Early on in our relationship with you, we’re going to ask members from each of your teams to set aside some time to have an in-depth conversation with us about your product. We want to hear from just about everyone: product managers, engineers, sales, marketing, customer success, and executives. Now, you may be wondering why we need to be such completists. Why can’t we just ask the CEO and find out everything we need to know? And why do we need to know so darn much?
Other companies you've worked with in the past have probably just emailed you a few basic questions about the product and left it at that. Or maybe they didn't ask you anything at all. And you were fine with that .. but did you ever wonder why no one wanted to dig deep and understand as much about your product and your customers as possible? We aren't content to merely scratch the surface. We'd be willing to bet no one has asked you to engage in such in-depth conversations, and we do it for an important reason. The more we know, the more we can help your customers succeed — and that translates into your product's success.
While everyone in your organization should be aligned around the common purpose of creating a winning product, the fact is that each discrete team has a unique role to play in the life of the product. And because of this, each team will have valuable insights into different aspects of the product that will factor into its eventual success with potential customers. In our stakeholder interviews, we are gathering as much information as we can about the purpose of the product, its potential value to customers, and the struggles and obstacles that users may face as they seek to make progress in the job they’re trying to do.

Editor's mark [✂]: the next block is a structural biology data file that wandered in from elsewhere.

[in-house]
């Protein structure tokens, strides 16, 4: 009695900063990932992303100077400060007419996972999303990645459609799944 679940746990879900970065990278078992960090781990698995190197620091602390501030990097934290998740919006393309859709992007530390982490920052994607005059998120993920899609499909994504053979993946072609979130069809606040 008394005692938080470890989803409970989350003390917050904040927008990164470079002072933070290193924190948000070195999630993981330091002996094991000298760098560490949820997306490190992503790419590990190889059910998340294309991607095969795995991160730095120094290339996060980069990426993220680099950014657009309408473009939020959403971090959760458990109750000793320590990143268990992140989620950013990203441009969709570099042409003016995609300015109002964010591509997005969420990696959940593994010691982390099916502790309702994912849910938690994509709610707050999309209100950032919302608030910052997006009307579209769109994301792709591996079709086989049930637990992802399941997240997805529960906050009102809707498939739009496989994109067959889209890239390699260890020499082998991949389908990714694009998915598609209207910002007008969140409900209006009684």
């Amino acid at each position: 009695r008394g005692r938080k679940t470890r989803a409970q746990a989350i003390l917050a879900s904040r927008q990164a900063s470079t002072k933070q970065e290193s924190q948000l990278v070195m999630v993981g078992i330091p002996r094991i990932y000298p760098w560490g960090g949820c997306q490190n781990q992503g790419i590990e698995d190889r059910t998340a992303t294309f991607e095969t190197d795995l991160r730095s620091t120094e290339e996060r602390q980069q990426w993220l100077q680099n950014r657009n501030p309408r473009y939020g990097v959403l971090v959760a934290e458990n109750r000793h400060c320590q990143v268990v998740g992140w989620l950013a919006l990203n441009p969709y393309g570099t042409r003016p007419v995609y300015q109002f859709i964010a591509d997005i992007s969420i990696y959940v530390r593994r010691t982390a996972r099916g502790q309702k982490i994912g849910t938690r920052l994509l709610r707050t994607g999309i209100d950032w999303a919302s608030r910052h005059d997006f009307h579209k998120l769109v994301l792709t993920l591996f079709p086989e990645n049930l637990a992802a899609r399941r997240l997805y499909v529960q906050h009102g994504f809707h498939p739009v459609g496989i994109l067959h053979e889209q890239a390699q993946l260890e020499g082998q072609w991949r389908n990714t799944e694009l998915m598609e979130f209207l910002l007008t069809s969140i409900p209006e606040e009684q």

That’s a phrase you’ll hear us use a lot: the job your customers are trying to do. Because it turns out, people aren’t simply purchasing a product -- they’re purchasing a means to an end. The end is what they’re trying to accomplish -- the job. And your product, if it’s going to succeed, must help them do that job better and more successfully than anything else out there. Simply put, people are hiring your product to do a particular job with as little friction as possible. Think of it like this: People don’t want a drill, they want a quarter inch hole. And they want to make that hole with as little strain as possible.
Many of the questions we’ll ask in stakeholder interviews are geared towards seeing the bigger picture and fleshing out this all-important job. We want to understand how your product can avoid unnecessary friction. We want to learn how you can provide value. This knowledge will help you to drive adoption and create a base of avid users. And the information and insights we gather from you form the basis of a crucial step in perfecting your product: the SLOW interview.
What is the SLOW Interview?